Conventional wisdom portrays the accords as the product of amiable Anglo-American collaboration; but Steil shows that they were in reality part of a much more ambitious geopolitical agenda hatched within the FDR administration and aimed at eliminating Britain as a competitor. As Tony Barber of the Financial Times describes it, Steil’s story has the “hard economic detail and the acid humour of men making history under pressure”.
Bretton Woods took place in a unique context: the political and economic rise of America and the precipitous fall of Great Britain. On the eve of World War I, the ratio of British debt to GDP was a mere 29 per cent; by the end of World War II it had soared to a staggering 240 per cent. A nation that had in the 1920s controlled a quarter of the earth’s territory and population was, in Keynes’s words, facing a “financial Dunkirk”.
As Steil puts it, “The story of the Faustian bargain Britain struck with the United States in order to survive the war would become an essential element in the Bretton Woods drama.” This was the stage onto which the two main actors strode.
Keynes at Bretton Woods was the first-ever international celebrity economist, and one with a reputation to maintain. The American media drooled over the barbed, eloquent Englishman, who was both revered and reviled for his brash ideas on government economic intervention. In the author’s words, he had assaulted the intellectual orthodoxy of the economics profession as Einstein had done with physics two decades earlier.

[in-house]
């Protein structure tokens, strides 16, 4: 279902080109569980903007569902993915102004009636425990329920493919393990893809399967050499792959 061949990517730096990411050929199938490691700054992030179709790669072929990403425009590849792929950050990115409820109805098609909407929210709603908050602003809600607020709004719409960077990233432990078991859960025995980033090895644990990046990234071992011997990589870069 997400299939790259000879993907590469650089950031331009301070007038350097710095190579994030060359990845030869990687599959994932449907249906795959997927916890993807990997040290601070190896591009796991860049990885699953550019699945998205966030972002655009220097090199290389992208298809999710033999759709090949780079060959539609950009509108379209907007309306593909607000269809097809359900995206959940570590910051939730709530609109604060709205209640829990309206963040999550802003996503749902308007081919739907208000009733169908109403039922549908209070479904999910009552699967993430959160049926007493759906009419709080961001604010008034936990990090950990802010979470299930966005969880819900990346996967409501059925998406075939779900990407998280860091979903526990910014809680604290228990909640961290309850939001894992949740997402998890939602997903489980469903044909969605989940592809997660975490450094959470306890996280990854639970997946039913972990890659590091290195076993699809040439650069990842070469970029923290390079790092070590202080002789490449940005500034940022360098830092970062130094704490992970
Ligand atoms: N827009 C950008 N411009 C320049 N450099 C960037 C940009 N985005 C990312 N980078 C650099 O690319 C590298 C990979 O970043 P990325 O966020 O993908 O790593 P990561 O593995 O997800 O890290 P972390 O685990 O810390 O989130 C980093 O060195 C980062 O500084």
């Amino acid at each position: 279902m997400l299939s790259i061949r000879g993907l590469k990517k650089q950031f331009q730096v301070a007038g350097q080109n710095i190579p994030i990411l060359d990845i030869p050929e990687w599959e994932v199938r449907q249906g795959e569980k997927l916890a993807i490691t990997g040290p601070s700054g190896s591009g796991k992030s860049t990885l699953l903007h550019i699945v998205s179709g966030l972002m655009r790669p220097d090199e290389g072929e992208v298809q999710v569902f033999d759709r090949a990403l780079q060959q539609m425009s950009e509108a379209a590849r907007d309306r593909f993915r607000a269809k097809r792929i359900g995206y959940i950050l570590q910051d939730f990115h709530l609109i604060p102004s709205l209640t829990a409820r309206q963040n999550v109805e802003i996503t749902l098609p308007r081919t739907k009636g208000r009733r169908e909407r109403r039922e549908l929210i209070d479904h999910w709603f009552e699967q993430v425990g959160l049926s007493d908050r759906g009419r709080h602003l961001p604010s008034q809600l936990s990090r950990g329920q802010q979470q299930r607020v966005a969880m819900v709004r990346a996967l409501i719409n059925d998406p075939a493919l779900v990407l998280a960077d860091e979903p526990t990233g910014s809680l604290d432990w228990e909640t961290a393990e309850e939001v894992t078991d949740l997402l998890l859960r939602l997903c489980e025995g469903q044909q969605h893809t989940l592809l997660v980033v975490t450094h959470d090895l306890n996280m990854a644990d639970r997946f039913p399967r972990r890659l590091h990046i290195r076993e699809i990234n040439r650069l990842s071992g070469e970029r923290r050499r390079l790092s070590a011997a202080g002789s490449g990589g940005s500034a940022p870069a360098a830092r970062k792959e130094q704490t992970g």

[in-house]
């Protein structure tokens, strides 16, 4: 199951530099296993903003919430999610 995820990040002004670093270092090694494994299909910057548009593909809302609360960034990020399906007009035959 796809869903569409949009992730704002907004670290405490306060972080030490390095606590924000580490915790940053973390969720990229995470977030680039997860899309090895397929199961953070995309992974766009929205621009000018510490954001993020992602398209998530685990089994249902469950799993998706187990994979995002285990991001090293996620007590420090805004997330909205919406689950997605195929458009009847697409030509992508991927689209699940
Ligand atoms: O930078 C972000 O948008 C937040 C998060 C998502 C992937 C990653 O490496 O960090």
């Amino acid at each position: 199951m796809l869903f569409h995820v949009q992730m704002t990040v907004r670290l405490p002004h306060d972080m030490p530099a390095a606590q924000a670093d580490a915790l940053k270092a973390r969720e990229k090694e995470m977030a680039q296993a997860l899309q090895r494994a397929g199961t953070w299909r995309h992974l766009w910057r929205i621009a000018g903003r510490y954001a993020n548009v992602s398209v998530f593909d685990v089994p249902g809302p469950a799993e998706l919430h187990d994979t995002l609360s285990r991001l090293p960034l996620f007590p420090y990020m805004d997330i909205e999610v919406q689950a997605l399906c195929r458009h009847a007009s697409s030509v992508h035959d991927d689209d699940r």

In his monumental 1936 book, The General Theory of Employment, Interest and Money, Keynes had argued, with his biting wit and self-assuredness, that what governments thought was eternally sound policy — that is, balancing the budget annually and largely leaving the economy alone — was actually counter-productive when it came to tackling a depression.
His pioneering insight was that the decisions of savers and the decisions of investors in a market economy did not necessarily coincide, but often got out of gear, causing either inflationary booms or deflationary busts. His observation undermined the belief long subscribed to by classical economists that a market economy was automatically self-correcting.
Keynes’s proposed remedy in the 193os was for government to combat falling economic output and growing joblessness by ensuring an adequate level of overall spending in the economy. Now he wished to apply this insight in the design of a new global monetary architecture, built around an innovative international reserve currency — one that would be a threat to the global supremacy of the U.S. dollar and which the pugnacious White was determined to destroy.
The scene was set for a gargantuan confrontation.
Steil describes how Keynes’s “unlikely emergence as Britain’s last-ditch financial ambassador — its chief voice in the Bretton Woods, Lend-Lease and British loan negotiations — was grounded in the repeated failure of his country’s politicians and mandarin class to make headway in increasingly desperate begging operations to Washington”.